All Blacks skipper Richie McCaw added another accolade to his illustrious career in Saturday's win over France as he became Test rugby's most-capped captain.
According to official statistics, McCaw led his country for the 85th time last weekend against France, in his 122nd test. He surpassed previous record holder Brian O’Driscoll, who has led Ireland 84 times and then John Smit with 83 tests as captain of South Africa.
Most incredibly, however, is that McCaw has won 75 of those 85 tests in charge, a magnificent 88.8 per cent win rate.
The 32-year-old loose forward, who made his Test debut in 2001, will have the opportunity to reach another benchmark on Saturday, as he aims to lead the All Blacks to their 13th win in 13 starts this year when they face England at Twickenham.
The same game will also mark Dan Carter’s 100th cap for his country.
Carter, 31, will become the fifth All Black to reach a century of caps if he plays at Twickenham.
New Zealand number 8 and possible future All Black Captain, Kieran Read, insists that the team will be more eager to mark Dan Carter’s 100th cap with a win than avenge last year’s loss to England this weekend.
Read finished on the losing side when England pulled off a surprise 38-21 victory last December, but he says Saturday's game will be about honouring Carter rather than settling scores.
"I think you look at the man who Dan is and he will put the team above everything," Read told Sky Sports.
"But at the back of my mind, if he is playing I would want to do well for him. It can affect you if you start chasing your tails. To be honest, it has not been used as motivation at all.
"Certainly you don't like losing in a black jersey, but there are a lot of things that have changed in the last 12 months. It is a completely different team in a different place right now.
"You want to win every time you play and that is our mind-set this week."
The legendary fly half is the highest point’s scorer in Test match rugby, with a mammoth 1435 to his name, almost 200 points ahead of second place Jonny Wilkinson, who has 1246.
The arguable best fly-half of all time has been named the International Rugby Board player of the year twice, in 2005 and 2012. Carter has also won four Super Rugby titles, six Tri-Nations and Rugby Championships, and finally the Rugby World Cup in 2011.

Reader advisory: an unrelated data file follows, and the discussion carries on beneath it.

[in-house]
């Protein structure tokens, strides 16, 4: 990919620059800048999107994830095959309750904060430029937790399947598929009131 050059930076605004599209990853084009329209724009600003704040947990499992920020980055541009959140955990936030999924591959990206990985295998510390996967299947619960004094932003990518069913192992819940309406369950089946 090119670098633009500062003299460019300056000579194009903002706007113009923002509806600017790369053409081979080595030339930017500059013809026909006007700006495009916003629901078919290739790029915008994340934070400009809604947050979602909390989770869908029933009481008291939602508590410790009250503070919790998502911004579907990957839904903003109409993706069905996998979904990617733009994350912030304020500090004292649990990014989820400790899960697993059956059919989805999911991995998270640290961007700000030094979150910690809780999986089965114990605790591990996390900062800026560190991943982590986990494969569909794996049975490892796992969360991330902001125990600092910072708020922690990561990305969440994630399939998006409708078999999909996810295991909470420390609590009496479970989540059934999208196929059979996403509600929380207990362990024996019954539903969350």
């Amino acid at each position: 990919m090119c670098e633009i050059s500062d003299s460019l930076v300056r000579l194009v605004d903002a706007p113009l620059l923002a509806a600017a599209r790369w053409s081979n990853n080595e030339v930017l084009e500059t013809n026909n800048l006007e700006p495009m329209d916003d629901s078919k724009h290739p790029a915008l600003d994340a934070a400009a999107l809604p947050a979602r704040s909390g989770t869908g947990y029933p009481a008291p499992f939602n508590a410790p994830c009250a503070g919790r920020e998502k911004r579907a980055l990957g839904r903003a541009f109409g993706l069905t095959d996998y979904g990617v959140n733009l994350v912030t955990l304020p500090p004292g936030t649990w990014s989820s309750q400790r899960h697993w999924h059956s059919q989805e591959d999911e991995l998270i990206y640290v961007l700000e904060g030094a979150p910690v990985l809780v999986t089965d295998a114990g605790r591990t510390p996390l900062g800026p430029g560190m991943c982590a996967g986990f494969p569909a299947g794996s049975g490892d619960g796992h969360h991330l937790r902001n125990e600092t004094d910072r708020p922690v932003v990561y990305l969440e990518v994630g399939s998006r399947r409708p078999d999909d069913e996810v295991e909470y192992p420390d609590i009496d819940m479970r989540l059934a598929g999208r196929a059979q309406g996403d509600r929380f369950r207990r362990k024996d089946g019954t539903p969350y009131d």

But the question stands: how long can the All Blacks greatest two players keep going in test match rugby?
With the 2015 Rugby World Cup now less than two years away and with both players’ on-field performances showing no signs of dropping in standard. Will the All Black backbone last up to when the rugby world collides in England on the 18th of September 2015.
Both McCaw and Carter have been injured, rested and on sabbaticals so much recently that while in the past it was inconceivable that the All Blacks would be world beaters without these two, there are now players waiting in the wings.
Talking Rugby Union’s man in the southern hemisphere added more information from the islands:
“The critics have been out recently on both Carter and McCaw. McCaw still warrants selection for his leadership and impact as an openside flanker, but he has had to adapt his game and can at times be found out by smaller and faster players.
“Carter, on the other hand, sometimes takes a while to get into form, but his cause isn't helped by the quality of back up players in Aaron Cruden and Beauden Barrett who have been impressive in 2013.
“Bringing on either Cruden or Barrett in the final quarter as an impact sub due to their pace is probably a good idea for the World Champions.
“While it is great to have experience in the All Blacks leading into the Rugby World Cup, there is a feeling that having too many older players could be detrimental to the All Blacks chances.
“Mils Muliaina was like this at the 2011 competition, where he was superseded by Israel Dagg and crawled over the 100 test caps as he was gifted some caps later in the tournament.
“I don’t want this to happen to these two legends.”
Will the prolific All Black pairing make their way over to England once again in 2015 for a final time perhaps? And take up a place in the New Zealand World Cup squad?
Unfortunately only time, performances and fitness will tell.
But one thing is for sure – whenever McCaw and Carter finally decide to hang up their test match boots – they will be sorely missed.